AMC's Preacher Kicks Buttocks
It has a hint of Tarantino and a base made of Rodriguez. AMC's latest graphic novel adaptation has everything a movie lover needs, wants and craves. It even dips into the kind of obscurity and mystery that kept viewers of Lost  and Twin Peaks  rushing to the internet to analyze and dissect. Why do some people explode? What is it? Where did it come from? How does it work? Huh? These are all questions that will keep fans glued to Preacher.

Besides the obvious questions Preacher throws down, the show triumphs in ways that no other show has.

It's Unlike Anything Else

From the very second the Pilot opens to a vintage scene of outer space, we know the show is going to take us somewhere television has never taken us. As the plot progresses, we're introduced to a series of characters that come together to create one of the strangest, most satisfying casts since M*A*S*H  and Freaks & Geeks.

Speaking of Freaks & Geeks, Seth Rogen is one of the producers. His role in the development and production ensures comic relief, which Preacher never runs short on. The show drifts seamlessly between fast paced action scenes and sharp dialogue - all of which serve a purpose, if not only to make us chuckle and lift an eyebrow then to move the plot forward.

Reactions to the pilot episode of Preacher range from "that was weird" to "I'm confused", but even the most questionable reviewers come to the same conclusion: the show is satisfying. We all know that if we don't get it now, we will as the story goes on. The pieces will come together and we'll know what "the government" is soon enough.

There Is Arseface

Ian Colletti plays Eugene Root, who is also referred to as "Arseface" in the graphic novel version of the show. As the Preacher's story unfolds, we learn more about Eugene Root and his so-called "sins". We also learn earlier on how Eugene acquired his unique facial features. Arseface will likely take on a bigger and more involved role in the story as the show progresses.

There Is A Vampire

Joseph Gilgun plays one of Preacher's most likeable characters, who happens to be an Irish vampire named Cassidy. Gilgun is a child actor who got his start on Coronation Street  but later moved into stage acting. Gilgun broke into film as a skinhead named Woody in the 2006 British film, This Is England.  His presence in Preacher enriches the entire show from his first appearance in the pilot, when he makes his action packed debut 3,000 miles above ground (you'll know what I'm talking about when you see it). Without Gilgun playing Cassidy, it's unlikely that Preacher would be the same show.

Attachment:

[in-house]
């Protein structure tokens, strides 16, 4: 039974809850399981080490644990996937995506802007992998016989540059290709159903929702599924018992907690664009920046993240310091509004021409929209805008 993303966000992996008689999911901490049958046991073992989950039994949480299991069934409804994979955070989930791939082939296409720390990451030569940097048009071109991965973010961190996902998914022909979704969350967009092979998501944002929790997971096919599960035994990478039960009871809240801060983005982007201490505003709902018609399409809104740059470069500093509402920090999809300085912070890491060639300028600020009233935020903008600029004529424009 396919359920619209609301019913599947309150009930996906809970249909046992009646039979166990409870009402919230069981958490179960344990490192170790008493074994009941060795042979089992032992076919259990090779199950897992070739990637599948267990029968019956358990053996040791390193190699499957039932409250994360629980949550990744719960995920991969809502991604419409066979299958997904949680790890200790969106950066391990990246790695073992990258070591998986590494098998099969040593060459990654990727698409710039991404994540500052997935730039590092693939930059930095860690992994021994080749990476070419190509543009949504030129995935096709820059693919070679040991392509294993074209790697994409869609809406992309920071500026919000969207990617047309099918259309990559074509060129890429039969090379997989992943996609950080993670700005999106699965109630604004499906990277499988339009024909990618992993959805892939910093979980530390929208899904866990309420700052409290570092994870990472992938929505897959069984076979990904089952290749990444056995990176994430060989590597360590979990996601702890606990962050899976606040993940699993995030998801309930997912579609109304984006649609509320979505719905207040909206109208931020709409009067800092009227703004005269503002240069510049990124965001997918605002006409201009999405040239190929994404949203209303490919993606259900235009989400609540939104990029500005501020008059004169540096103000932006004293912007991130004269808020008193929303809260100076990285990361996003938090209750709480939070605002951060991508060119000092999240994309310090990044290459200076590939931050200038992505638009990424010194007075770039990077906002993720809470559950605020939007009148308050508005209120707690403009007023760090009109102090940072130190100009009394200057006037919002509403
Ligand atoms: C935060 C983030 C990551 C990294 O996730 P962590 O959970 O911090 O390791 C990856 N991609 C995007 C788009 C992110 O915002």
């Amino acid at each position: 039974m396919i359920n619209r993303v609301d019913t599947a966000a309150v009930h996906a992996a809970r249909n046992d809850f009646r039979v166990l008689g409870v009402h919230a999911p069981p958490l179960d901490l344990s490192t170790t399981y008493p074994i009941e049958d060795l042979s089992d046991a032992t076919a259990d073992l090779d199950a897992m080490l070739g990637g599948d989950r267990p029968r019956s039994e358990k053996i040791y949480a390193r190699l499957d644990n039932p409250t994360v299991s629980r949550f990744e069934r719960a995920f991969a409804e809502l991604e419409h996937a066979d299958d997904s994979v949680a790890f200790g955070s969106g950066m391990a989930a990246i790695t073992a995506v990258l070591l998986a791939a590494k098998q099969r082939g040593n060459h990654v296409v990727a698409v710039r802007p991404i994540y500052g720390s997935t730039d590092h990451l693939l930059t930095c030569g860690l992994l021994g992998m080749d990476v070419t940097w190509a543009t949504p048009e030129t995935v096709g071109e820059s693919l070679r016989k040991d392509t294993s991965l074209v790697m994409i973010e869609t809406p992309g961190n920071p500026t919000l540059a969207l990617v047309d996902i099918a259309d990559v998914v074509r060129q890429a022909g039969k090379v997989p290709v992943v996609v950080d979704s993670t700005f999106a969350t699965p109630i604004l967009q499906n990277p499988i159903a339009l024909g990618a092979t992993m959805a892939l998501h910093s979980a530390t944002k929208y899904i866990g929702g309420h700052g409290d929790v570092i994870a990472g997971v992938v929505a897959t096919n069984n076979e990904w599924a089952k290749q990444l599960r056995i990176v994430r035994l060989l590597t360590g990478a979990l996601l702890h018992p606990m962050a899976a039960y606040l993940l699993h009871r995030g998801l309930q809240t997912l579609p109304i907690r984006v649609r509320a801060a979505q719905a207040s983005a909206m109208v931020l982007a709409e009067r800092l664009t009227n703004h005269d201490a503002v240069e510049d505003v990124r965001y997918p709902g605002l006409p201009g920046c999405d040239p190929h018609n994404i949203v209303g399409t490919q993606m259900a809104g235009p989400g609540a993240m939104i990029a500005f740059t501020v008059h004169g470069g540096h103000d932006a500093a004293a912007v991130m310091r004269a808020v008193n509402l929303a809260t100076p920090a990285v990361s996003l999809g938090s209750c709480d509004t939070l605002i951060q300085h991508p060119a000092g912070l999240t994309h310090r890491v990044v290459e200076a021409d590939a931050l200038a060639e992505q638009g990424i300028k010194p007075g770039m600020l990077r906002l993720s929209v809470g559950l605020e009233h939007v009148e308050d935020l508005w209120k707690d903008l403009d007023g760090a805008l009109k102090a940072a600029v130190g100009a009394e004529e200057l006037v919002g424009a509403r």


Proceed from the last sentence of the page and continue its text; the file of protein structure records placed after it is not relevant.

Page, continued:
There Is A Sexy Love Interest

Ruth Negga plays the Preacher's love interest named Tulip O'Hare. She smashes her way into the story in the very first episode. Her entrance into the story is one of the most memorable in recent television history and involves a car and a corn field. As the story progresses, O'Hare helps us delve into the Preacher's backstory and learn the darker, less savory details about his past life.

There Is An Ensemble Of Odd Characters

There are two strange men who "work for the government" played by a tall, lanky actor named Tom Brooke and a stocky bearded fellow named Anatol Yusef. There is a straight talking sheriff named Hugo Root (played by a tenured HBO actor named W. Earl Brown) with a thick, but poetic southern drawl and a son with an asshole for a mouth. There is an odd, unsettling businessman named Odin Quincannon, brilliantly portrayed by Oscar nominated actor, Jackie Earle Haley, who played a pedophile named Ronnie in the 2006 film, Little Children.

There's a tall gunslinger in a coat and hat who seems to be on a mission, a timid wife who likes to be beaten, an oddly cute single mother and church organizer played by Lucy Griffiths, a weird church-goer obsessed with his mother's criticisms, and probably a shit load of more characters to come. Every character in Preacher adds to the story and propels the plot. The cast is made of lesser known, but highly talented actors that will be around a lot longer and who will outlive the life of Preacher by decades.

Preacher airs every Sunday on AMC. Make sure to watch it, so it doesn't get cancelled - but more importantly, so Genesis doesn't get too angry. As Preacher continues to unfold, check back right here at for ongoing analysis and reviews.

       June 2016 Commodus
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